|No More Tweet Counts|
|Written by Lucy Black|
|Friday, 27 November 2015|
If you are a member of the Twitterati, last Friday was a sad day. Twitter turned off the Tweet counter feature and does not intend to restore it.
When we reported Twitter's intention to introduce redesigned buttons last month, we noted the fact that a consequence of this update would be the loss of the share count, something that many Twitter users really valued.
Now the change has been implemented and it is retrospective - you can no longer see how many Tweets an existing article on this site, or any other site, has had.
In the blog post referred to in @TwitterDev's Tweet, Michael Drucker tries to minimize the importance of the Tweet count writing:
The Tweet button counts the number of Tweets that have been Tweeted with the exact URL specified in the button. This count does not reflect the impact on Twitter of conversation about your content — it doesn’t count replies, quote Tweets, variants of your URLs, nor does it reflect the fact that some people Tweeting these URLs might have many more followers than others.
OK, it wasn't a perfect feature but it did provide information that was openly available.
Drucker also made the same point that we have often reiterated about not trusting proprietary APIs that can be changed on a whim. The way he puts it is:
Additionally, the “count API” has never existed as part of our public, supported and documented API endpoints; it was only intended for use by our own web widgets. We’ve often cautioned in our developer forums that use of such undocumented endpoints shouldn’t be relied upon, as we cannot commit to supporting them.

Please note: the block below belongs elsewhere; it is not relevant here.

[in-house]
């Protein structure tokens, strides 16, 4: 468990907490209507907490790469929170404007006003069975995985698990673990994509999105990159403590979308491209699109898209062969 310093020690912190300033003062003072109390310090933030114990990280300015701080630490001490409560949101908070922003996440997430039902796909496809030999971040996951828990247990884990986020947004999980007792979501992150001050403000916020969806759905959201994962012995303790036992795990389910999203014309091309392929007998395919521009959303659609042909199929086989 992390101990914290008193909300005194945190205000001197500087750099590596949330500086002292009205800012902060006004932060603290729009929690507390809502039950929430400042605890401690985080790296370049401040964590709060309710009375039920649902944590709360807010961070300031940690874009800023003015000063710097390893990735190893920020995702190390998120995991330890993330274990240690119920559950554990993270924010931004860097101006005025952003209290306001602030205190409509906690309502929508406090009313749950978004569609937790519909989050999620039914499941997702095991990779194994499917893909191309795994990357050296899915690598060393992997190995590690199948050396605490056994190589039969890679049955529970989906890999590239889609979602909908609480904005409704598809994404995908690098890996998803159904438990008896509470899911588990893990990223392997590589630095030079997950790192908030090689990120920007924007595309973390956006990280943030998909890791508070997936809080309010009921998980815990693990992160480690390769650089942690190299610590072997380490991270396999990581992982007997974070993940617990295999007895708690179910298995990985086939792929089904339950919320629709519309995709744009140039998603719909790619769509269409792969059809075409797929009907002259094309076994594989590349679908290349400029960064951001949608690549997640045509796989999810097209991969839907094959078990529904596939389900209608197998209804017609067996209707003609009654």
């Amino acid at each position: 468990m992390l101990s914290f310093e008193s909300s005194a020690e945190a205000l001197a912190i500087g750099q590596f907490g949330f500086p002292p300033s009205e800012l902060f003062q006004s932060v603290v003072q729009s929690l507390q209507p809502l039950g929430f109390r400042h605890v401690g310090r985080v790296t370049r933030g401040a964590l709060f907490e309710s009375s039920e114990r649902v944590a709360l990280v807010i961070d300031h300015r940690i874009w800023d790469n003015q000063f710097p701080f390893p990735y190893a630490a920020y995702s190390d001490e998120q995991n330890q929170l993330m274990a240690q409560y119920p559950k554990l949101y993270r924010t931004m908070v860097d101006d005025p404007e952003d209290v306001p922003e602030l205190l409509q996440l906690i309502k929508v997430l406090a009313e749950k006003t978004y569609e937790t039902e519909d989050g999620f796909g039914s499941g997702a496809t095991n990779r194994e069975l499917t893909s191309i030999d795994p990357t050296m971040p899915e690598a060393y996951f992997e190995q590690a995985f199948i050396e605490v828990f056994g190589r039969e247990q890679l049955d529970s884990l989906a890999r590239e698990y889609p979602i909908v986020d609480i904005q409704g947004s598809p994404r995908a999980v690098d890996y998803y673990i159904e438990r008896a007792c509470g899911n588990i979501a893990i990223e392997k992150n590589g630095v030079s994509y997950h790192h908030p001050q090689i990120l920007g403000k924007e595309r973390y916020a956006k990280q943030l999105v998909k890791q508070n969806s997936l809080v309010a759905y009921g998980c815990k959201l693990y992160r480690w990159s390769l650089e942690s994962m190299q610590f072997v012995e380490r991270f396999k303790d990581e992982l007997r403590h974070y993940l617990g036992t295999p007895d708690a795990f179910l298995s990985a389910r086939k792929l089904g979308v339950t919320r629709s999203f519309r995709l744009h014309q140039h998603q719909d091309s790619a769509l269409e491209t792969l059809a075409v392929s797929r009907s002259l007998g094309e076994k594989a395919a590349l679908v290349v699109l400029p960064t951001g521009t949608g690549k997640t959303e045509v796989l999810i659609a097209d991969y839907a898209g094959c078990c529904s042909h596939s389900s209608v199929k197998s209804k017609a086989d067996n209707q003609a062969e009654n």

The reason for removing the count API is defended as being part of Twitter's migration away from Cassandra to its next generation distributed database known as Manhattan.
Drucker also suggests that the decision not to reimplement is essentially a financial one:
The choices are to deprecate the feature, or rebuild it on a more modern tech stack. Rebuilding has its own costs, and would delay our work on other, more impactful offerings for our developer community. After talking to several of the top customers affected, we chose to not continue the feature.
So far there hasn't been a huge outcry about the missing feature. Does this mean that it wasn't really that important after all?
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|Last Updated ( Friday, 27 November 2015 )|